The reality is, most patients will not pay anything over their required copayment even to see a doctor they claim to prefer who is outside their list of plan participants. There is always a lot of talk, but that is all it usually is, and there is rarely a willingness to put anything meaningful behind it.

    CH

  • jk

    I’ve been to a lot of doctors in my life and most of them have been late and I have few basic rules I try to follow:

    1. If my doctor doesn’t rush me, I can’t really complain that she didn’t rush the guy before me.

    2. Be on time. Remember when you are late and they still fit you in, it’s not the doctor’s time you are wasting, it’s all her other patients’ time. (And we don’t like it.) Heck, be early. It gives you time to fill out paperwork and, sometimes, will even get you in early.

    3. Relax. Yes, the doctor will probably be running late and you need to plan your time with that in mind. That is just the nature of medical scheduling. Some appointments will take longer than scheduled.

  • The Mommy Blawger

    A couple comments from the patient’s viewpoint:
    1. If the doctor is running 1/2 hour or more off-schedule, for goodness’ sake the staff should call the patient and let them know so they can wait at home or at the office or run an errand instead of sitting in the waiting room. Or have the option of rescheduling the appointment. Most of us have cell phones these days, you know.

    2. Along those lines, perhaps the medical profession could look to other business scheduling models. Restaurants, for example, with their vibrating pagers.

    3. I understand that there are many, many examples of patients who come in for one problem and then during the exam bring up problems #2 and #3. But doctors should ensure that their staff are carying out accurate and thorough intake/scheduling procedures. For instance, I once arrived for an annual/pelvic exam to find out that I was down for a “5 min. appt. to establish me as a patient for insurance purposes”. The staff was quite put out when they had to “work me in” for a longer appointment. Not my fault; I was quite clear on the phone about what I needed. That is not the only time that my discussion with a scheduler about why I needed to see the doctor was not communicated down the line.

    Also, if I am not familiar with the office staff, I don’t know who I am talking to when I call. I don’t want to go into a long and detailed description of my symptoms with a receptionist who is only going to transfer me to the appointment person. As lawyers, we are trained to ask at the end of a client interview, “is there anything else?” Perhaps if medical staff were in the habit of asking the same question, they would get more and better information.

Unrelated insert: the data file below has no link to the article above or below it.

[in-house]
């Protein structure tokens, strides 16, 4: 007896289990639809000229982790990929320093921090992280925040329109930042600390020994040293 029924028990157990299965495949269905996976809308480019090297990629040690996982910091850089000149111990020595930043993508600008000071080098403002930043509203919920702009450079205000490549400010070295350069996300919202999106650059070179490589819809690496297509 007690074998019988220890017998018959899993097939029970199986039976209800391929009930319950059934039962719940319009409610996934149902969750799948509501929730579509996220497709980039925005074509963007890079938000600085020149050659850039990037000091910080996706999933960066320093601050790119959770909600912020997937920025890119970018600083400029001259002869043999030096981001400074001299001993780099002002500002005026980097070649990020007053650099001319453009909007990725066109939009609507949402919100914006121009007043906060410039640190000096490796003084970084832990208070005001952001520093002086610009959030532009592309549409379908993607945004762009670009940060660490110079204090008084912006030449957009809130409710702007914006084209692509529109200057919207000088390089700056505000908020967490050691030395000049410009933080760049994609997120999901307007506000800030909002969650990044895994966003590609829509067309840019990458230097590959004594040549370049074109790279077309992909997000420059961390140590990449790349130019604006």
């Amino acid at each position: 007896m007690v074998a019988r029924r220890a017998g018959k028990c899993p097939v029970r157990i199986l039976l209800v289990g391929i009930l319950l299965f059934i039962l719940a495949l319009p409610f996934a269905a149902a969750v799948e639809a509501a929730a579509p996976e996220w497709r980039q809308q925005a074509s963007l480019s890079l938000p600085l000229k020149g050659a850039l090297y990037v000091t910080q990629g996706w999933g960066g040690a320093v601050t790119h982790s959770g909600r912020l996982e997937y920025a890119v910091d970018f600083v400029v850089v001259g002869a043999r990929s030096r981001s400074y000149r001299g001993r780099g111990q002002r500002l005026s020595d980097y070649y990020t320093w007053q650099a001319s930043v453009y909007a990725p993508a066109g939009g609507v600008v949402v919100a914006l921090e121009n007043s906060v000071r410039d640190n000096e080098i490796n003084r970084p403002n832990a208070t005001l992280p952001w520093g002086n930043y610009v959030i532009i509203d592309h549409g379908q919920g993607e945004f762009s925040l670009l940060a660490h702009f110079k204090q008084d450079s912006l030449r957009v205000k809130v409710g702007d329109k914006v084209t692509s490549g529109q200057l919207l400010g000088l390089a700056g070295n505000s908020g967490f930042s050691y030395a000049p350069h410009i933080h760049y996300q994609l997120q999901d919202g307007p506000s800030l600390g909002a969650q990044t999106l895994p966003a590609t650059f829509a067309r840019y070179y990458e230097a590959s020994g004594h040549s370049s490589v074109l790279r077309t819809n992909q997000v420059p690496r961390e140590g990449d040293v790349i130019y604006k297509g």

That being said, I have been known to be annoyed because I didn’t get to finish a magazine article I was reading in the waiting room :)

  • Anonymous

    I’m constantly surprised by the complaints posted by doctors that patients come in for illness #1 and then bring up symptom #2 when the doctor is leaving the room. Why is this such a surprise?
    You are unsure of what’s wrong, why you’re not feeling well, and it takes a little courage to warm up to confessing what you’re worried about. Hey, I get more warm up talk from a waiter and my dry cleaner and mechanic than I do from the doctor who is supposed to be treating my fearful and anxious psyche as much as my painful and miserable body. Do the word ‘foreplay’ mean anything to you?

    The fears and uncertainties that go along with illness and infirmity are as much of the medical condition that needs a doctor’s attention as the corporeal twinges…so why do doctors resent the few minutes it takes for a patient to reveal his concerns? Time is money money money.

  • Anonymous

    “Time is money money money.”

    True. Are you willing to pay for the time you expect? Or is that a surprise?

    “I’m constantly surprised by the complaints posted by doctors that patients come in for illness #1 and then bring up symptom #2 when the doctor is leaving the room. Why is this such a surprise? “

    It isn’t. But efficient scheduling requires assigning patients into different-sized time slots, not identical ones. Discussions once had can’t be shortened in interest of leaving time for some other subject, it ends up robbing someone else’s appointment time.
    The responses from “patients” here–and we all are–illustrate the point well: “I hate to wait, but I want all the time I think I need when I think I need it (and too bad about everyone else.)”

    “If the doctor is running 1/2 hour or more off-schedule, for goodness’ sake the staff should call the patient and let them know so they can wait”

    Great idea in theory, much more difficult in practice.